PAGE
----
Well well, this is a very welcome musical grenade tossed into my isolation bunker! The return of Tomahawk is something to be grateful for. I mean, anything from Mike Patton is going to be crazy, dangerous and entertaining, right? Whist I am usually happiest cosying up to some meandering prog epic ramblings, it’s refreshing to get back to why I got into music in the first place, which was the glorious sound of hard rock noise with attitude by the bucket load.
Tomahawk are not as avant-garde as Mr Bungle, but they are sure on the edgy side of hard rock, and for the most part, not easy listening, but this, their fifth album and first since 2013, is actually quite approachable. That doesn’t mean it’s not a riotous din at times, with Patton venting his spleen at regular intervals, but that’s all part of the fun. It seems that the trio of Duane Denison (guitar), John Stanier (drums) and Trevor Dunn (bass) got together some time before the pandemic and recorded the basic tracks, waiting for Patton to become available to lay down the vocals. The lockdown provided the window of opportunity for this to finally happen, the result being Tonic Immobility, and it’s a rabid hound of an album. Despite the manner of its gestation, Patton is centre stage and his inimitable vocal delivery screams for your full attention throughout.
Whilst hard furious rock is the order of the day, there are plenty of lighter moods bringing some relief from the barrage of angst, with moody atmospherics, spaghetti western flourishes and ska rhythms all thrown into the mix to keep you on your toes. Opener SHHH! alternates between whispered vocals with gently plucked guitar and full-throttle riffage with blood vessel threatening screaming. With hardly a pause for breath, Valentine Shine moves up another gear, and Mr Patton is angry again, but in a gloriously uninhibited head-shaking way. Denison spews forth some manic guitar as we dash towards the song’s climax. This is fast, furious and thoroughly enjoyable stuff, and makes me feel considerably younger.
After another frantic ear-bashing with the excellent Predators and Scavengers, we get a breather. Doomsday Fatigue has a laid-back western desert feel, and ominous dark cloud lyrics:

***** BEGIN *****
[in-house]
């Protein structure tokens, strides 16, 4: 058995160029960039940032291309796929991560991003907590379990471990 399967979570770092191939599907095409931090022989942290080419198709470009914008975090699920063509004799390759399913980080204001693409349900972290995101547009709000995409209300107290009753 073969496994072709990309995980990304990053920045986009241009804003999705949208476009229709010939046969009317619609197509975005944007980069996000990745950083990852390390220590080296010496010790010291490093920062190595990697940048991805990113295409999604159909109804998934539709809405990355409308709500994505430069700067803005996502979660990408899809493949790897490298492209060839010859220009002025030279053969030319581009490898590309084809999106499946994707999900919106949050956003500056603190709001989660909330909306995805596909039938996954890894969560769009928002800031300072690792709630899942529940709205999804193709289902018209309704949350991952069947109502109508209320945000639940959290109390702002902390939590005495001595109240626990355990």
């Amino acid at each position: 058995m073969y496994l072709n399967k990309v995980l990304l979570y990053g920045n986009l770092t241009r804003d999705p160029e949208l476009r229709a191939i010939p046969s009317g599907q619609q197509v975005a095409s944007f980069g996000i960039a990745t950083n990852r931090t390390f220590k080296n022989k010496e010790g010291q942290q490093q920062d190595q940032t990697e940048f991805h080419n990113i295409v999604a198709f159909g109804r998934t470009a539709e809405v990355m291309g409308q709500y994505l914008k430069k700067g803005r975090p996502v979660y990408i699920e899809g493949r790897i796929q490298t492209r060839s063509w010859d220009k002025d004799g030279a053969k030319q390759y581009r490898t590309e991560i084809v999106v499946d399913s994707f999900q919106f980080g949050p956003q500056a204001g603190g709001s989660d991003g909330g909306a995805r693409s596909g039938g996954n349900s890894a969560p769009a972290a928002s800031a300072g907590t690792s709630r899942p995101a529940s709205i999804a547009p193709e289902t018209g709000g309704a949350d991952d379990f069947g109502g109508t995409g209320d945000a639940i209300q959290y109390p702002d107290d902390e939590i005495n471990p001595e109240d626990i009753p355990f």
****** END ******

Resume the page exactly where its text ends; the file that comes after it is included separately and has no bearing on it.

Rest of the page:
We labor alone today.
What’s reaching out to you mama?
A closed fist or an open hand?”
The music certainly has a wide-screen cinematic quality, as we reach the chorus:
We all jerk off to the same thing. It’s doomsday fatigue.”
The American white collar worker mindset is examined in Business Casual, and is one of the stand out cuts. Patton’s lyrics are again memorable:
Cat eyes are living in trees, low carbs and gluten free.
Bad cholesterol, we dress in business casual.”
The band are tight and hard-hitting, Stanier punishing his drum kit with precision and Dunn relentless on bass. Denison is happy whether he’s revving through the gears or adding more subtle effects, and proves himself a great all-rounder and pivotal to Tomahawk’s untamed sound. There are many more highlights, but there’s really not a bad track on the album. Sidewinder looks at consumerism from an interesting angle as Patton claims: “I consume everything the world shoves in my face, I drink, I eat, I live it, and it’s not my choice”.
The album hurtles along like a roller coaster, and all too soon the final song approaches with Patton providing some falsetto lines interspersed with barking, whoops and howls on Dog Eat Dog, an indictment on the way we treat each other in the modern world. He sounds like David Lee Roth at times, it’s hilarious. Patton signs off with “We are Tomahawk and we approve this message”. All I can say after that is that I approve of Tonic Immobility, 100%!
01. SHHH! (3:14)
02. Valentine Shine (3:01)
03. Predators and Scavengers (2:58)
04. Doomsday Fatigue (3:30)
05. Business Casual (3:30)
06. Tattoo Zero (3:19)
07. Fatback (3:14)
08. Howlie (4:08)
09. Eureka (2:03)
10. Sidewinder (3:56)
11. Recoil (3:28)
12. Dog Eat Dog (3:05)
Total Time – 39:26
Duane Denison – Guitar
Mike Patton – Vocals
John Stanier – Drums
Trevor ‘Field Mouse’ Dunn – Bass
Record Label: Ipecac Recordings
Country of Origin: U.S.A.
Date of Release: 26th March 2021
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